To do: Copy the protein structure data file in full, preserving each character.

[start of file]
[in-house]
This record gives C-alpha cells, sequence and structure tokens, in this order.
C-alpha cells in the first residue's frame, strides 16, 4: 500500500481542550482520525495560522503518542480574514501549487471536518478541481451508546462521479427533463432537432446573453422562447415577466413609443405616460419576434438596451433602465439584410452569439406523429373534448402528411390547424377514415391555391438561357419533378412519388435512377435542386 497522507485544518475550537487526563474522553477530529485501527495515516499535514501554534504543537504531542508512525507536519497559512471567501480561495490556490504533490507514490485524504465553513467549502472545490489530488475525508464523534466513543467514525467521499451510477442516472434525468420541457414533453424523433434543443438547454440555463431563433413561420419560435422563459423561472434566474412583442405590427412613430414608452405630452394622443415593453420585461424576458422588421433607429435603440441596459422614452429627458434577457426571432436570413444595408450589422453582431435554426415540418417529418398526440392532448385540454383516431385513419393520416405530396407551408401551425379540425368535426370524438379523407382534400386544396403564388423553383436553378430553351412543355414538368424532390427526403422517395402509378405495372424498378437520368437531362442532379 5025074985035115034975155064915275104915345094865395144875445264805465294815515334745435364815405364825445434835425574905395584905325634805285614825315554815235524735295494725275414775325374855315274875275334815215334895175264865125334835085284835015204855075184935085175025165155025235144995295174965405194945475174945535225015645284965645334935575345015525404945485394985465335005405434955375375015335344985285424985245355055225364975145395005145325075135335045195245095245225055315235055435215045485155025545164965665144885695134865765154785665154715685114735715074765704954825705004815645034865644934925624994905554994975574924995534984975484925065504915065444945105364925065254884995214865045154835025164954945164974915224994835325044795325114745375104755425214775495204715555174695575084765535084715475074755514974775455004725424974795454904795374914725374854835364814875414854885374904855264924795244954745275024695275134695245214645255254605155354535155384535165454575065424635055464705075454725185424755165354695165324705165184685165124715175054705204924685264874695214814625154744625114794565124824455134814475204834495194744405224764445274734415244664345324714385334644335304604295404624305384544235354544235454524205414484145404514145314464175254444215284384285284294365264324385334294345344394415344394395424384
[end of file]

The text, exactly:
[in-house]
This record gives C-alpha cells, sequence and structure tokens, in this order.
C-alpha cells in the first residue's frame, strides 16, 4: 500500500481542550482520525495560522503518542480574514501549487471536518478541481451508546462521479427533463432537432446573453422562447415577466413609443405616460419576434438596451433602465439584410452569439406523429373534448402528411390547424377514415391555391438561357419533378412519388435512377435542386 497522507485544518475550537487526563474522553477530529485501527495515516499535514501554534504543537504531542508512525507536519497559512471567501480561495490556490504533490507514490485524504465553513467549502472545490489530488475525508464523534466513543467514525467521499451510477442516472434525468420541457414533453424523433434543443438547454440555463431563433413561420419560435422563459423561472434566474412583442405590427412613430414608452405630452394622443415593453420585461424576458422588421433607429435603440441596459422614452429627458434577457426571432436570413444595408450589422453582431435554426415540418417529418398526440392532448385540454383516431385513419393520416405530396407551408401551425379540425368535426370524438379523407382534400386544396403564388423553383436553378430553351412543355414538368424532390427526403422517395402509378405495372424498378437520368437531362442532379 5025074985035115034975155064915275104915345094865395144875445264805465294815515334745435364815405364825445434835425574905395584905325634805285614825315554815235524735295494725275414775325374855315274875275334815215334895175264865125334835085284835015204855075184935085175025165155025235144995295174965405194945475174945535225015645284965645334935575345015525404945485394985465335005405434955375375015335344985285424985245355055225364975145395005145325075135335045195245095245225055315235055435215045485155025545164965665144885695134865765154785665154715685114735715074765704954825705004815645034865644934925624994905554994975574924995534984975484925065504915065444945105364925065254884995214865045154835025164954945164974915224994835325044795325114745375104755425214775495204715555174695575084765535084715475074755514974775455004725424974795454904795374914725374854835364814875414854885374904855264924795244954745275024695275134695245214645255254605155354535155384535165454575065424635055464705075454725185424755165354695165324705165184685165124715175054705204924685264874695214814625154744625114794565124824455134814475204834495194744405224764445274734415244664345324714385334644335304604295404624305384544235354544235454524205414484145404514145314464175254444215284384285284294365264324385334294345344394415344394395424384